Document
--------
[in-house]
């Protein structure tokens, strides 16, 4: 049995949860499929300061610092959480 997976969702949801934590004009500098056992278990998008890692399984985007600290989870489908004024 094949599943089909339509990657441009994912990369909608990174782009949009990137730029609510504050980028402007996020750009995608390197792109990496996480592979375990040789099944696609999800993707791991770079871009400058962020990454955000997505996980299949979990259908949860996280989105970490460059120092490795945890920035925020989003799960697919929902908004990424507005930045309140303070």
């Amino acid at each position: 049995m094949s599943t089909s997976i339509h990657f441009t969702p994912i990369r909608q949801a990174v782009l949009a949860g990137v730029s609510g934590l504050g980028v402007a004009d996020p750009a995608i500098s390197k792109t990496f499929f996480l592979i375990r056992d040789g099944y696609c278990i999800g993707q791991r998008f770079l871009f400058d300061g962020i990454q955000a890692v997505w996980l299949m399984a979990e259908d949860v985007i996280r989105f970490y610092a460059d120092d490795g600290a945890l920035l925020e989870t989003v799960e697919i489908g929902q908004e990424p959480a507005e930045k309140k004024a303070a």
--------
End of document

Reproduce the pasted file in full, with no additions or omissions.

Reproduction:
[in-house]
């Protein structure tokens, strides 16, 4: 049995949860499929300061610092959480 997976969702949801934590004009500098056992278990998008890692399984985007600290989870489908004024 094949599943089909339509990657441009994912990369909608990174782009949009990137730029609510504050980028402007996020750009995608390197792109990496996480592979375990040789099944696609999800993707791991770079871009400058962020990454955000997505996980299949979990259908949860996280989105970490460059120092490795945890920035925020989003799960697919929902908004990424507005930045309140303070």
């Amino acid at each position: 049995m094949s599943t089909s997976i339509h990657f441009t969702p994912i990369r909608q949801a990174v782009l949009a949860g990137v730029s609510g934590l504050g980028v402007a004009d996020p750009a995608i500098s390197k792109t990496f499929f996480l592979i375990r056992d040789g099944y696609c278990i999800g993707q791991r998008f770079l871009f400058d300061g962020i990454q955000a890692v997505w996980l299949m399984a979990e259908d949860v985007i996280r989105f970490y610092a460059d120092d490795g600290a945890l920035l925020e989870t989003v799960e697919i489908g929902q908004e990424p959480a507005e930045k309140k004024a303070a």